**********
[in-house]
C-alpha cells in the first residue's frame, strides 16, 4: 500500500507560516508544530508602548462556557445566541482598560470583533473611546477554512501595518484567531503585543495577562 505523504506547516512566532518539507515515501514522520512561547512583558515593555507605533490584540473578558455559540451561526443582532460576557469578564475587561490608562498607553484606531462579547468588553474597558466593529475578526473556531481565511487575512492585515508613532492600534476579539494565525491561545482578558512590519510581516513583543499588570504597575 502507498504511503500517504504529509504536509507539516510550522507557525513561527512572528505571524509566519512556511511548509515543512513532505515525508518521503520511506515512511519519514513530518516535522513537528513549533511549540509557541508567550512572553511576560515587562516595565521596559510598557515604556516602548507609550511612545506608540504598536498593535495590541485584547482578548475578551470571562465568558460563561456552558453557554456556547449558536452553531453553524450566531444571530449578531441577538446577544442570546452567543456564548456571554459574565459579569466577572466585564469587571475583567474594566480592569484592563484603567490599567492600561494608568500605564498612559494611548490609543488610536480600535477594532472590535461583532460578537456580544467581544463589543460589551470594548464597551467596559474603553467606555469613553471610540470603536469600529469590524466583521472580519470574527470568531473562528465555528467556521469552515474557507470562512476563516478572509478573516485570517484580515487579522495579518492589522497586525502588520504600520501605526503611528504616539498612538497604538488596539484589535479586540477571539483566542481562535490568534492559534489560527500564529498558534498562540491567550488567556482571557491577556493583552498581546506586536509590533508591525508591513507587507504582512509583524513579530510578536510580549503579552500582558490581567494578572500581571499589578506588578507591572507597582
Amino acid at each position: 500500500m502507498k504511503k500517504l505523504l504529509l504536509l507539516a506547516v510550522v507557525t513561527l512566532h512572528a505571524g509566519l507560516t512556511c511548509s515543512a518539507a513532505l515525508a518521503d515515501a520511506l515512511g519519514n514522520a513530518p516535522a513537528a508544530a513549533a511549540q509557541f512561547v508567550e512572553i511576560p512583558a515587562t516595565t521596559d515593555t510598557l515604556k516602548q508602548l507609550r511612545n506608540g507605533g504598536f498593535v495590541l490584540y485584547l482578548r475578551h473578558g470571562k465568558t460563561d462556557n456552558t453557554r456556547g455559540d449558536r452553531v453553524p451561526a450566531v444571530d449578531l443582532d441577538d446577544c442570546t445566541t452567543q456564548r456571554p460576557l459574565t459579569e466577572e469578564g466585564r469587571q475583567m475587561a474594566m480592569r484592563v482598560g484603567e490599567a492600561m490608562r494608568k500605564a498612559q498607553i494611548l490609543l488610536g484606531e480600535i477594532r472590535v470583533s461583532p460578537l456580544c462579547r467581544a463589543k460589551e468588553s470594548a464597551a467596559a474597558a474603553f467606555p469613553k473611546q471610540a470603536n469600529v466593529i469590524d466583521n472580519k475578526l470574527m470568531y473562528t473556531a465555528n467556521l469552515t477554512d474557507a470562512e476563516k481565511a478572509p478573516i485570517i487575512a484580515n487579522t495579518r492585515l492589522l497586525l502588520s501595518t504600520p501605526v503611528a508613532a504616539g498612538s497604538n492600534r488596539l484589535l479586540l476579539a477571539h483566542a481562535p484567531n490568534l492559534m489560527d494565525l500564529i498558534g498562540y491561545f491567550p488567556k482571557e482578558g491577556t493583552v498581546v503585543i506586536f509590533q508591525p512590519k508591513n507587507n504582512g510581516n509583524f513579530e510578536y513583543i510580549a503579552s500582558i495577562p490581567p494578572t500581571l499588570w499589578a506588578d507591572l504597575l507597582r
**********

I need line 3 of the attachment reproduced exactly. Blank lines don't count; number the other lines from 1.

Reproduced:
Amino acid at each position: 500500500m502507498k504511503k500517504l505523504l504529509l504536509l507539516a506547516v510550522v507557525t513561527l512566532h512572528a505571524g509566519l507560516t512556511c511548509s515543512a518539507a513532505l515525508a518521503d515515501a520511506l515512511g519519514n514522520a513530518p516535522a513537528a508544530a513549533a511549540q509557541f512561547v508567550e512572553i511576560p512583558a515587562t516595565t521596559d515593555t510598557l515604556k516602548q508602548l507609550r511612545n506608540g507605533g504598536f498593535v495590541l490584540y485584547l482578548r475578551h473578558g470571562k465568558t460563561d462556557n456552558t453557554r456556547g455559540d449558536r452553531v453553524p451561526a450566531v444571530d449578531l443582532d441577538d446577544c442570546t445566541t452567543q456564548r456571554p460576557l459574565t459579569e466577572e469578564g466585564r469587571q475583567m475587561a474594566m480592569r484592563v482598560g484603567e490599567a492600561m490608562r494608568k500605564a498612559q498607553i494611548l490609543l488610536g484606531e480600535i477594532r472590535v470583533s461583532p460578537l456580544c462579547r467581544a463589543k460589551e468588553s470594548a464597551a467596559a474597558a474603553f467606555p469613553k473611546q471610540a470603536n469600529v466593529i469590524d466583521n472580519k475578526l470574527m470568531y473562528t473556531a465555528n467556521l469552515t477554512d474557507a470562512e476563516k481565511a478572509p478573516i485570517i487575512a484580515n487579522t495579518r492585515l492589522l497586525l502588520s501595518t504600520p501605526v503611528a508613532a504616539g498612538s497604538n492600534r488596539l484589535l479586540l476579539a477571539h483566542a481562535p484567531n490568534l492559534m489560527d494565525l500564529i498558534g498562540y491561545f491567550p488567556k482571557e482578558g491577556t493583552v498581546v503585543i506586536f509590533q508591525p512590519k508591513n507587507n504582512g510581516n509583524f513579530e510578536y513583543i510580549a503579552s500582558i495577562p490581567p494578572t500581571l499588570w499589578a506588578d507591572l504597575l507597582r